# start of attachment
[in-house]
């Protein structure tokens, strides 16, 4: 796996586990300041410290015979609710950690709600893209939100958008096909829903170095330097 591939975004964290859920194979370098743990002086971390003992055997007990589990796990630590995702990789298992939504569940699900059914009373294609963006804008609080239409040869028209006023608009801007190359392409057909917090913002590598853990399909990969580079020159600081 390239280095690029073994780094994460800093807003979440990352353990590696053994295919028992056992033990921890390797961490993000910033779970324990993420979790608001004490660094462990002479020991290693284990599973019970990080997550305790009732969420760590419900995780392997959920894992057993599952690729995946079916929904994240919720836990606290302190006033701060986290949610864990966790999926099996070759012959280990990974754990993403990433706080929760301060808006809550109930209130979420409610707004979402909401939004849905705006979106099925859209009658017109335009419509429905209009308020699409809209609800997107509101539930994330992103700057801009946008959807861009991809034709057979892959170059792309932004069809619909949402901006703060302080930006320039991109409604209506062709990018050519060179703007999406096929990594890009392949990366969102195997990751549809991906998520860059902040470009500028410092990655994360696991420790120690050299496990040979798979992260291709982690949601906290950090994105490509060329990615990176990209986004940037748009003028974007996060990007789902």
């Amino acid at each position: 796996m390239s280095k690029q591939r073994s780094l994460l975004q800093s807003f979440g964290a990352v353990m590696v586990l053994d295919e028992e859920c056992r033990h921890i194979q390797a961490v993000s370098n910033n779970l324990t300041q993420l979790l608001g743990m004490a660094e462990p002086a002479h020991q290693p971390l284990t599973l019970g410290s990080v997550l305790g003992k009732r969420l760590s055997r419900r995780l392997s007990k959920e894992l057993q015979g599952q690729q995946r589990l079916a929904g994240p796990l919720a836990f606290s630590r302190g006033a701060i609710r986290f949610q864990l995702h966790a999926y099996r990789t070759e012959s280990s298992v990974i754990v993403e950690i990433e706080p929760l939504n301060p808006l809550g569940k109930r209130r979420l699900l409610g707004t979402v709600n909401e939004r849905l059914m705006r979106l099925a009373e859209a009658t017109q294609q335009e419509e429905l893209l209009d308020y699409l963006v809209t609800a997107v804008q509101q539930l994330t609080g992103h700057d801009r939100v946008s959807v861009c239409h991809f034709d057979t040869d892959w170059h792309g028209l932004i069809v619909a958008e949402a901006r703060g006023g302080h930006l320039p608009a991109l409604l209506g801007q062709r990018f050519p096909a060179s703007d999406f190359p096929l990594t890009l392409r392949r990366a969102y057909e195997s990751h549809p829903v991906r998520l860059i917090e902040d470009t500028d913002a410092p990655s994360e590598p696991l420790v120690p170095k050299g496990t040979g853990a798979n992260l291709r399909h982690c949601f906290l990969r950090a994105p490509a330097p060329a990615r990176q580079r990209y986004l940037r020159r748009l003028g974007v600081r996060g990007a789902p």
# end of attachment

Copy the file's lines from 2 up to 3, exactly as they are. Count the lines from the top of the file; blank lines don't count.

């Protein structure tokens, strides 16, 4: 796996586990300041410290015979609710950690709600893209939100958008096909829903170095330097 591939975004964290859920194979370098743990002086971390003992055997007990589990796990630590995702990789298992939504569940699900059914009373294609963006804008609080239409040869028209006023608009801007190359392409057909917090913002590598853990399909990969580079020159600081 390239280095690029073994780094994460800093807003979440990352353990590696053994295919028992056992033990921890390797961490993000910033779970324990993420979790608001004490660094462990002479020991290693284990599973019970990080997550305790009732969420760590419900995780392997959920894992057993599952690729995946079916929904994240919720836990606290302190006033701060986290949610864990966790999926099996070759012959280990990974754990993403990433706080929760301060808006809550109930209130979420409610707004979402909401939004849905705006979106099925859209009658017109335009419509429905209009308020699409809209609800997107509101539930994330992103700057801009946008959807861009991809034709057979892959170059792309932004069809619909949402901006703060302080930006320039991109409604209506062709990018050519060179703007999406096929990594890009392949990366969102195997990751549809991906998520860059902040470009500028410092990655994360696991420790120690050299496990040979798979992260291709982690949601906290950090994105490509060329990615990176990209986004940037748009003028974007996060990007789902």
């Amino acid at each position: 796996m390239s280095k690029q591939r073994s780094l994460l975004q800093s807003f979440g964290a990352v353990m590696v586990l053994d295919e028992e859920c056992r033990h921890i194979q390797a961490v993000s370098n910033n779970l324990t300041q993420l979790l608001g743990m004490a660094e462990p002086a002479h020991q290693p971390l284990t599973l019970g410290s990080v997550l305790g003992k009732r969420l760590s055997r419900r995780l392997s007990k959920e894992l057993q015979g599952q690729q995946r589990l079916a929904g994240p796990l919720a836990f606290s630590r302190g006033a701060i609710r986290f949610q864990l995702h966790a999926y099996r990789t070759e012959s280990s298992v990974i754990v993403e950690i990433e706080p929760l939504n301060p808006l809550g569940k109930r209130r979420l699900l409610g707004t979402v709600n909401e939004r849905l059914m705006r979106l099925a009373e859209a009658t017109q294609q335009e419509e429905l893209l209009d308020y699409l963006v809209t609800a997107v804008q509101q539930l994330t609080g992103h700057d801009r939100v946008s959807v861009c239409h991809f034709d057979t040869d892959w170059h792309g028209l932004i069809v619909a958008e949402a901006r703060g006023g302080h930006l320039p608009a991109l409604l209506g801007q062709r990018f050519p096909a060179s703007d999406f190359p096929l990594t890009l392409r392949r990366a969102y057909e195997s990751h549809p829903v991906r998520l860059i917090e902040d470009t500028d913002a410092p990655s994360e590598p696991l420790v120690p170095k050299g496990t040979g853990a798979n992260l291709r399909h982690c949601f906290l990969r950090a994105p490509a330097p060329a990615r990176q580079r990209y986004l940037r020159r748009l003028g974007v600081r996060g990007a789902p």